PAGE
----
Democratic Gov. Jay Inslee on Monday didn’t rule out taking a knee the next time he’s at an event where the National Anthem is played.
“I haven’t thought about that,” he said when asked at a news conference about the controversy stirred by President Donald Trump’s criticizing of professional football players who kneel during the anthem.
What he said he had thought about is how the president “never misses a chance to polarize America.”
“Whatever you think of this issue it is striking to me he could go to Charlottesville and talk about the fine people who are embracing racism and hatred and go to Alabama and attack people who are African-American and who happen to be talented,” he said.
“It was not necessary,” Inslee said. “What is necessary is that we have a discussion about how to improve this country and there’s much work to be done. If it takes some discomfort so be it. Sometimes things don’t improve unless there is a modest amount of discomfort. Freedom of speech is uncomfortable.”
Also Monday, Inslee had harsh words for the revised travel ban pushed by the president. It calls for Venezuela, North Korea and Chad to be added to the five Arab-majority countries whose residents’ ability to travel to and from the United States is restricted.
Inslee said the changes are no more than a “disguised attempt” to satisfy the anti-Muslim intent of his original travel ban. That prohibition got derailed by a lawsuit filed by Washington Attorney General Bob Ferguson.
“This president wants to remain divisive,” Inslee said. “He is divisive. This is yet more evidence of it.”
Closer to home, Inslee said there is a “reasonable chance” a water rights dispute that’s held up passage of a $4.2 billion capital budget can be resolved this year.
Inslee said he’d learned in the past couple of days of an idea from the building industry that offers a “glimmer of hope” to end the impasse that’s left rural property owners wondering if they’ll be able to build a home and drill a well.
The fight centers on a 2016 ruling by the Supreme Court known as the Hirst decision which said counties must determine whether there’s enough water available for a new well. Each county must come up with its own system for predicting the impact on water flowing to nearby streams or available to existing wells before issuing permits for new wells for rural homeowners.
Before commenting on Hirst, Inslee lambasted lawmakers for adjourning without getting the budget done. He again blasted the Republican-led Senate for holding the capital budget “hostage” as part of a strategy to get a Hirst deal.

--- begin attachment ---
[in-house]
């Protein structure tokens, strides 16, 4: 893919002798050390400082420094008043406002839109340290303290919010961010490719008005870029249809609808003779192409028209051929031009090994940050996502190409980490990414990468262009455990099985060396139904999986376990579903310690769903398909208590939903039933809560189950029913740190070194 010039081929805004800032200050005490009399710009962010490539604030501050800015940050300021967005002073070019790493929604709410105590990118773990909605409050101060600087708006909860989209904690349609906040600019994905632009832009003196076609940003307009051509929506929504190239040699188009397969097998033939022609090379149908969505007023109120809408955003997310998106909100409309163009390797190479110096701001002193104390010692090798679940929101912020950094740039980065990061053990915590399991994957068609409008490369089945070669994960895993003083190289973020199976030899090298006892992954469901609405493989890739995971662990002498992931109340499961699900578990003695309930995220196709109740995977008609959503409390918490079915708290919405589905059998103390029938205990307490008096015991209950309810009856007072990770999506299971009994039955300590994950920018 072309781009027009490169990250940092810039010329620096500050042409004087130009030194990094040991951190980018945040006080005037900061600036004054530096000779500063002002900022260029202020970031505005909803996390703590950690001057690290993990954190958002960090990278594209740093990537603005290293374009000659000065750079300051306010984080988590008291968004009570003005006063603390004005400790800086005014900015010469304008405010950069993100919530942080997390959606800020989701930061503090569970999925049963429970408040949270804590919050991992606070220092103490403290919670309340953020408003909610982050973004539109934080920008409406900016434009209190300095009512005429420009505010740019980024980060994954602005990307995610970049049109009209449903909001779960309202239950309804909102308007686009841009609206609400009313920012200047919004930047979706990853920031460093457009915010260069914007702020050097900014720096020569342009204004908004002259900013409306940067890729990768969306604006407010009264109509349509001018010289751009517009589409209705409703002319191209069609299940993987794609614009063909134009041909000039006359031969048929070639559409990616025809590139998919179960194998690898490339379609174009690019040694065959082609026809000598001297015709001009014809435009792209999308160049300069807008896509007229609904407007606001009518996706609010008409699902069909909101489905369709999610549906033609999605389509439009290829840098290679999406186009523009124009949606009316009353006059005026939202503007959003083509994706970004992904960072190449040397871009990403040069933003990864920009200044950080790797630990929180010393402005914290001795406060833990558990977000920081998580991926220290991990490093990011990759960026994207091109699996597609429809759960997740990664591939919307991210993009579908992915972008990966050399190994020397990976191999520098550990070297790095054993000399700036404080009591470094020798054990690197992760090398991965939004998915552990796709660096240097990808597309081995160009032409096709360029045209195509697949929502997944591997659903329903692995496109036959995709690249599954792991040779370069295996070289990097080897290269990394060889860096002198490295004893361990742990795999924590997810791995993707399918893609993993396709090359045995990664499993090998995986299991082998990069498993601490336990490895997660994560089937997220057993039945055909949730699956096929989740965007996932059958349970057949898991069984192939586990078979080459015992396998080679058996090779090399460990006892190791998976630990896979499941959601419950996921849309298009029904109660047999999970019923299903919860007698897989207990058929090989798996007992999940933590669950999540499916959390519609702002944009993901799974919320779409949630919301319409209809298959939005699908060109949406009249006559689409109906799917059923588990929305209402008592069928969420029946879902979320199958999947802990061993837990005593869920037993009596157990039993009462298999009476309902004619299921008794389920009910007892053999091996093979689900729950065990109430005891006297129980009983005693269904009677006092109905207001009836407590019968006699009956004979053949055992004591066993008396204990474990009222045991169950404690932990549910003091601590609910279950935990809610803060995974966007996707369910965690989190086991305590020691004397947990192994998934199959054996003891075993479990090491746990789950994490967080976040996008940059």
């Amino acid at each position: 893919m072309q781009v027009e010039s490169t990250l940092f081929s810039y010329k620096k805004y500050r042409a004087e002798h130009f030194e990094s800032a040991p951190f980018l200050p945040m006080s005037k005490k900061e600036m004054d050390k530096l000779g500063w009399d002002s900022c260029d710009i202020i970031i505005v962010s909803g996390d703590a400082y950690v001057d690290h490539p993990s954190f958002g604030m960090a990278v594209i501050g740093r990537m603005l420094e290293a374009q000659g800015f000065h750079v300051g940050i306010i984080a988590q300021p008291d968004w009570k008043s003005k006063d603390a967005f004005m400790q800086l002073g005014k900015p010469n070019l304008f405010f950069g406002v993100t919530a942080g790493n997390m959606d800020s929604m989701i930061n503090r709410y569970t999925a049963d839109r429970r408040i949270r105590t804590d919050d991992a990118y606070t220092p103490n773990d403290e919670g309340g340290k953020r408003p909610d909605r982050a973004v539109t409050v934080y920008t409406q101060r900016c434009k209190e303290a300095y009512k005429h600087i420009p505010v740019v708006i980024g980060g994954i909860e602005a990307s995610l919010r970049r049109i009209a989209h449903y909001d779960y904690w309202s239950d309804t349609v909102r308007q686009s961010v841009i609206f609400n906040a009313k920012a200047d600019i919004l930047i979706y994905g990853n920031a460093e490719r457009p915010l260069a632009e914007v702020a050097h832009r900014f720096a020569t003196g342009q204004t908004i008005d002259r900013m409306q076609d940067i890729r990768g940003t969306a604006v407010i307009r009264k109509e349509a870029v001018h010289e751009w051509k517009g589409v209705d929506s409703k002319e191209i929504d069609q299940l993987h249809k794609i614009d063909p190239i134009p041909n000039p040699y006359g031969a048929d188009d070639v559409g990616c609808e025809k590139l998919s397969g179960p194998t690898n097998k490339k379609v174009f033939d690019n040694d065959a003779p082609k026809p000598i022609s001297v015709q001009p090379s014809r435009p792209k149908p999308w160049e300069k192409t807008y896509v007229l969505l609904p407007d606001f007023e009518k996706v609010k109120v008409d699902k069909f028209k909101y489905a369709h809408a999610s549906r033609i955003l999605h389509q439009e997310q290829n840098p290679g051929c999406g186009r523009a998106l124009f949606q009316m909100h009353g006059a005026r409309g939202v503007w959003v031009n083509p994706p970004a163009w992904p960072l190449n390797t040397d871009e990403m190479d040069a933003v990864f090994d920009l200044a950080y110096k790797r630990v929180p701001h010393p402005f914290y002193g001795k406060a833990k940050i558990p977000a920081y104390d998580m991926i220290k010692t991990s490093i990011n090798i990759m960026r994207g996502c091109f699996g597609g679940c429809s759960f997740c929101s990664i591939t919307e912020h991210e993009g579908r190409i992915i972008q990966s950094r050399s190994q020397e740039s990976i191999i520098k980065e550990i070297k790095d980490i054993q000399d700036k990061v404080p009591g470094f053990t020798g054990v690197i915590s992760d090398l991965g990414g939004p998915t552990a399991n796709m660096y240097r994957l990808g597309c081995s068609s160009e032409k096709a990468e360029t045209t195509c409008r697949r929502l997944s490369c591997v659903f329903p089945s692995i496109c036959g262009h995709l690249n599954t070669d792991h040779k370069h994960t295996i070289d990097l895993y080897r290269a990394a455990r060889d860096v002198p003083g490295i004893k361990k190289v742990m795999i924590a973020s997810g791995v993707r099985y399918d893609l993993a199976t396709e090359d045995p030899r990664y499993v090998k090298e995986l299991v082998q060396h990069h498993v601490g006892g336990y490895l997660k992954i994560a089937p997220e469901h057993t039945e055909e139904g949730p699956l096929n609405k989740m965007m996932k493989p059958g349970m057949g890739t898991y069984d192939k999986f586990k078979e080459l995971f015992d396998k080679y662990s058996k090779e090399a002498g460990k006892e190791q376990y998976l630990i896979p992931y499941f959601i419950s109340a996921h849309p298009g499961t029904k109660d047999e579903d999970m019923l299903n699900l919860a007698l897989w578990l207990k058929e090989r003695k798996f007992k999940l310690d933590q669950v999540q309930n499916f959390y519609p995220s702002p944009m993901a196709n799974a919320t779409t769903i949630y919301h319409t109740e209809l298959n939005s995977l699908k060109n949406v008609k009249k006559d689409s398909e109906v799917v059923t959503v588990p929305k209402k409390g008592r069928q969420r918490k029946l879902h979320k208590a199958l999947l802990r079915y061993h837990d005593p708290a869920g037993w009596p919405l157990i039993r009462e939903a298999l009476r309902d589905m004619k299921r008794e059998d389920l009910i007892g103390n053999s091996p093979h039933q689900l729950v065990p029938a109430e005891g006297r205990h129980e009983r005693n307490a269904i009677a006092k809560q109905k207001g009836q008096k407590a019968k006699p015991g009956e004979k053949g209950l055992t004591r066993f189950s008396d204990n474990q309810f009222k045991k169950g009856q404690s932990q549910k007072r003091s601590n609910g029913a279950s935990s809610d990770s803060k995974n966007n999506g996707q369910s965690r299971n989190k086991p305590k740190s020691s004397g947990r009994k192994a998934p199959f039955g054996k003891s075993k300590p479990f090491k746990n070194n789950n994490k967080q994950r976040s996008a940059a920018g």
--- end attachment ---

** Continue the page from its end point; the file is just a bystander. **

Sen. Judy Warnick, R-Moses Lake, the lead negotiator on this issue for Senate Republicans, has been asking the governor to get more involved. On Monday she said she was not aware of any new ideas.
“I hadn’t heard that. I’m very hopeful that we can get it done this year,” she said. “If we had not taken this stance we wouldn’t be talking about fixing the water situation for our rural citizens.”
And Inslee also put the kibosh on a Republican senator’s call for using a higher-than-expected increase in revenues to reduce a planned increase in the state property tax next year.
Next year, the state property tax will rise by 0.81 cents per $1,000 of assessed property value. The additional revenue is to be poured into education. That money will help the state comply with a Supreme Court ruling in the McCleary case.
Senate Republicans proposed the tax hike and Democrats opposed it but relented during negotiations.
Now, Sen. John Braun, R-Centralia, the chief budget writer and negotiator on education funding, wants to make the increase smaller by spending the additional $288 million the state is forecast to collect through mid-2019
Inslee said that can’t be done because those dollars are needed to plug holes discovered in the budget lawmakers passed hours before a government shutdown. He appreciated Braun’s recognition of the impact the tax could have on middle-income families as Inslee has been saying for months.
“It is a good sign that Senator Braun has come to see the world as I do,” Inslee said. “If he now agrees with me…we could make beautiful music together.”
This story first ran in the Everett Herald.